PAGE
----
eddie-murphy-tribute

It’s not every day that Eddie Murphy does interviews, so when he sits down for one he has great stories to share. Ahead of SNL‘s 40th anniversary show and working on more Reggae music, Billboard managed to catch the iconic comedian and conducted a lengthy Q&A with him. From stories about Rick James to working on his own music and comedy, Eddie has seen it all. These are some of the most memorable moments of the interview, of which there are quite a few.

Eddie’s reaction to an old story where he swore he would never return to SNL:

Did I say that? That was a long time ago. The show hadn’t been around for very long compared to today and I’d probably only been gone for a few years.

But it’s at 40 years and that’s a really long time. SNL is part of my history. I got on the show as a kid. That’s the show I got known from. I watch it a lot now. Any type of feelings that I had 25 or 30 years ago — those are feelings from 25 to 30 years ago. Now I have an affection for it; it’s like going back to a college reunion.

Being on SNL gives you a unique experience that almost no one else has. It’s like Harvard for the comic actor. Think of every great comedian to come out from there — it’s crazy. It’s a cultural phenomenon. Every great comedian has hosted and almost everyone great in the music business has been the musical guest. There’s nothing like SNL and now it’s in the 40th year. I’m happy to be a part of that.

Did he hate Hip-Hop? No, he just was not as starstruck by it:

I never hated hip-hop. It became the new rock and roll. It became the biggest thing that Africans have ever done in the history of the Americas. Hip-hop put more black Americans on than anything before it. It fed more people. It allowed them to diversify into clothing lines and billion dollar headphone companies.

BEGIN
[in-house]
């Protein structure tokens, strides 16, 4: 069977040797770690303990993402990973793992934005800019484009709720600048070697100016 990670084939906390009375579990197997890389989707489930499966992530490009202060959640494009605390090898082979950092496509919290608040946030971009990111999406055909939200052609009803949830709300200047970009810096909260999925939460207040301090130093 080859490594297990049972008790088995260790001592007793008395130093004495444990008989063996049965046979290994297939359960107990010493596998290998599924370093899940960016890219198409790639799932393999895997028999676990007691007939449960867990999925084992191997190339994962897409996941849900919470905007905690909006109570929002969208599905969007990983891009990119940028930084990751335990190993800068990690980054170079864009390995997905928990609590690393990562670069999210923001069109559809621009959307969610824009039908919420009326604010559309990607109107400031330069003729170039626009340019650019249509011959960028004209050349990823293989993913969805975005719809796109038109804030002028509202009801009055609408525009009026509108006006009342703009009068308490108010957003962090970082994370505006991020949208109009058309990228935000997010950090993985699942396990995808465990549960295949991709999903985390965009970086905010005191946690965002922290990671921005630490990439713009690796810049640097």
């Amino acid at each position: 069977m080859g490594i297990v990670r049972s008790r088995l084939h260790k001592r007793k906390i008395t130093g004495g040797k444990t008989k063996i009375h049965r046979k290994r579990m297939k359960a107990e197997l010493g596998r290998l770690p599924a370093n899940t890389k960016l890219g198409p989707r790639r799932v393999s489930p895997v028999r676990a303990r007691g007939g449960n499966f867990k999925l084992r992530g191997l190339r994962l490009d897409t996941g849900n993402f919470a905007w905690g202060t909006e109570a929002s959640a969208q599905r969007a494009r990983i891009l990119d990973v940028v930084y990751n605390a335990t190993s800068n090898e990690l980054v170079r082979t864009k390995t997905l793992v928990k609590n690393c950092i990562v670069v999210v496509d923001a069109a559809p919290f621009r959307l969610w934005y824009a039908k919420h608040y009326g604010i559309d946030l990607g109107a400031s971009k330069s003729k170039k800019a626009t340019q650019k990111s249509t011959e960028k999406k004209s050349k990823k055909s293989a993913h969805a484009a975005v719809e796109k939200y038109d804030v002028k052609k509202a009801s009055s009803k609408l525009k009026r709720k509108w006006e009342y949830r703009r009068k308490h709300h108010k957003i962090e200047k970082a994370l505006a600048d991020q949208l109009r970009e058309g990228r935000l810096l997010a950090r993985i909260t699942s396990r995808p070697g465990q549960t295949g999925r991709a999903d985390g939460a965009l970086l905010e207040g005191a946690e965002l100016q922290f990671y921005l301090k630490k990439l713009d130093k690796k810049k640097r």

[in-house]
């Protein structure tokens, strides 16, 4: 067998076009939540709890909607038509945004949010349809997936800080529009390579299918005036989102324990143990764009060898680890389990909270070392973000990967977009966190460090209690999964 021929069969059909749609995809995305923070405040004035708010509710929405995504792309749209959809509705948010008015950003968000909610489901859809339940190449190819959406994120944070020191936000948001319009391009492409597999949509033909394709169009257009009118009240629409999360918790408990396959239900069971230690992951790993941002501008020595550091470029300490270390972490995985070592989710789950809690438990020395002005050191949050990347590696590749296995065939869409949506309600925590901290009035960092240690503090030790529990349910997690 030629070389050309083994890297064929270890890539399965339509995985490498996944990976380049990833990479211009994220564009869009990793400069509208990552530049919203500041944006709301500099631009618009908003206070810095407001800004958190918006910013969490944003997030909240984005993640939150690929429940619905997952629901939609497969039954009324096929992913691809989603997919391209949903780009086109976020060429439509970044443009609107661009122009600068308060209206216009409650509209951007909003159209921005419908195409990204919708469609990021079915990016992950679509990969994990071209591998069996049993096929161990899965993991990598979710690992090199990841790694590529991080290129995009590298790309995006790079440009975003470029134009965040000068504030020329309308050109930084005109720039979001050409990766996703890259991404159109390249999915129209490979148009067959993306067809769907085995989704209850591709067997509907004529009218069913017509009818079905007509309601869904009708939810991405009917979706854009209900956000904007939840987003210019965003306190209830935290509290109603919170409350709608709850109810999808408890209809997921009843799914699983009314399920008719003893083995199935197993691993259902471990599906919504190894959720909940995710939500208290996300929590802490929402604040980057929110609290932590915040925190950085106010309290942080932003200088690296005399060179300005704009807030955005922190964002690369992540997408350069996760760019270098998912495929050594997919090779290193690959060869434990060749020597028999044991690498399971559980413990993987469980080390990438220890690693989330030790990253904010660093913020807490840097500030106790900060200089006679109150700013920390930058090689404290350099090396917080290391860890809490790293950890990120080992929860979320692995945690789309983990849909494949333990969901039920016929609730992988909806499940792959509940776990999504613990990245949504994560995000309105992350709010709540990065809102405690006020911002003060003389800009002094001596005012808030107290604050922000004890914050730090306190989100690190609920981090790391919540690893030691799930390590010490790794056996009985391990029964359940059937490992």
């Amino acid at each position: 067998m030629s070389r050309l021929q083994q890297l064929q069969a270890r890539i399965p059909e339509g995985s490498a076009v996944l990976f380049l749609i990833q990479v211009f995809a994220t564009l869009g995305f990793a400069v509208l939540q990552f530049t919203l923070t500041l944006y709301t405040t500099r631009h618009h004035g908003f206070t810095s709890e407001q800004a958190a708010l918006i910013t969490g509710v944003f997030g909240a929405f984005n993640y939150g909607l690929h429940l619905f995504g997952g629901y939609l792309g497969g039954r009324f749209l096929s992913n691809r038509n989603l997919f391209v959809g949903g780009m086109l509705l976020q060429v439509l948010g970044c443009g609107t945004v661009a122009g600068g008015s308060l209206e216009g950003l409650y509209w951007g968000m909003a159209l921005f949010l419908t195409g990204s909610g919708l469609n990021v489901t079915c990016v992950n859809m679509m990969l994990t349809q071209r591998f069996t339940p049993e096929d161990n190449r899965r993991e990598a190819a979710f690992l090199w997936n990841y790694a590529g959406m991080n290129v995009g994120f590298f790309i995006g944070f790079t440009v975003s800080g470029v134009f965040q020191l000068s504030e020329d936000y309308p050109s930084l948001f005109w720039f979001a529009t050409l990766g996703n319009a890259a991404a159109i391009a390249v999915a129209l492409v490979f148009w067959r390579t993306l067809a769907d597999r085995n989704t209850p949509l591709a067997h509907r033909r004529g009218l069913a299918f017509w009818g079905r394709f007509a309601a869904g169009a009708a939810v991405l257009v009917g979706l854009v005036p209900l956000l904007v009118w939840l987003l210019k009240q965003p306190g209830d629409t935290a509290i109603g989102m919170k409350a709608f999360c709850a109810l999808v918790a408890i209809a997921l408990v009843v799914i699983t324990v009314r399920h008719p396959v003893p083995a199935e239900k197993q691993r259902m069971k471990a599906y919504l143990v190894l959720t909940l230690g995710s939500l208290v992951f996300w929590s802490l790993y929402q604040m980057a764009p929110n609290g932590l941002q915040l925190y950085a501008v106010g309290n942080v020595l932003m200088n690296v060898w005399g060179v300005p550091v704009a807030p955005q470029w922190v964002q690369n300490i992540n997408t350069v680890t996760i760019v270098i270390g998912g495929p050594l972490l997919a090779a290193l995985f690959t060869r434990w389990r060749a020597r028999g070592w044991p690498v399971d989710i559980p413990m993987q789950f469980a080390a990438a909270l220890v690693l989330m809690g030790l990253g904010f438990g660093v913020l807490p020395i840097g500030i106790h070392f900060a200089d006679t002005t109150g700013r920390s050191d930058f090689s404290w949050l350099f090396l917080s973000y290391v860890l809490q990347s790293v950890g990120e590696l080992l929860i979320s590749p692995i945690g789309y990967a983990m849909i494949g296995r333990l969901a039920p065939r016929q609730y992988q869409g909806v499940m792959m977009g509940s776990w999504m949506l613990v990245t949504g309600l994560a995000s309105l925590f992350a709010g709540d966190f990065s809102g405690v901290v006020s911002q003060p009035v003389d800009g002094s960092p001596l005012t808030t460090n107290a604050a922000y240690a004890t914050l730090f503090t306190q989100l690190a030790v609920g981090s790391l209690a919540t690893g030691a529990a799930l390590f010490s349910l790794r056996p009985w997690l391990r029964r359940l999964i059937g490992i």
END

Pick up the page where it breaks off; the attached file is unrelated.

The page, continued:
Will Smith was the biggest star in the world. He’s hip-hop. Black folks never had anything like hip-hop, but I already had my own thing when the hip-hop wave jumped off. They weren’t my heroes, because I was running with them.

His thoughts on the Ferguson decision:

I’m not surprised about any type of racial madness in this country. That’s as old as bread.

On being in Michael Jackson‘s ‘Remember The Time’ Music Video:

It was surreal. You know a surreal moment never gets lost on me. Even though I got known really young, I still know when I’m having a surreal encounter. When it’s like, ‘This isn’t just regular show biz.’

So I’m sitting there with this Pharaoh shit — and I’d been to a Michael Jackson concert before — but when you’re sitting two to three feet from Michael Jackson doing Michael Jackson, it’s a trip.

It was like seeing someone plugged into a wall socket — especially if you knew him and talked to him on a normal day. He was a frail dude until he does this Michael Jackson thing and then you realize the concept of a spirit world. He’s tapping into a deeper spirit. You know how like when you drink different alcohols, they contain different spirits — some make you want to dance, some make you horny, some make you want to fight. Or certain drugs bring out different spirits. Well, when I saw that, it was confirmation that the spirit world was real.

The full interview is here, and the SNL 40th anniversary show airs on February 15th.

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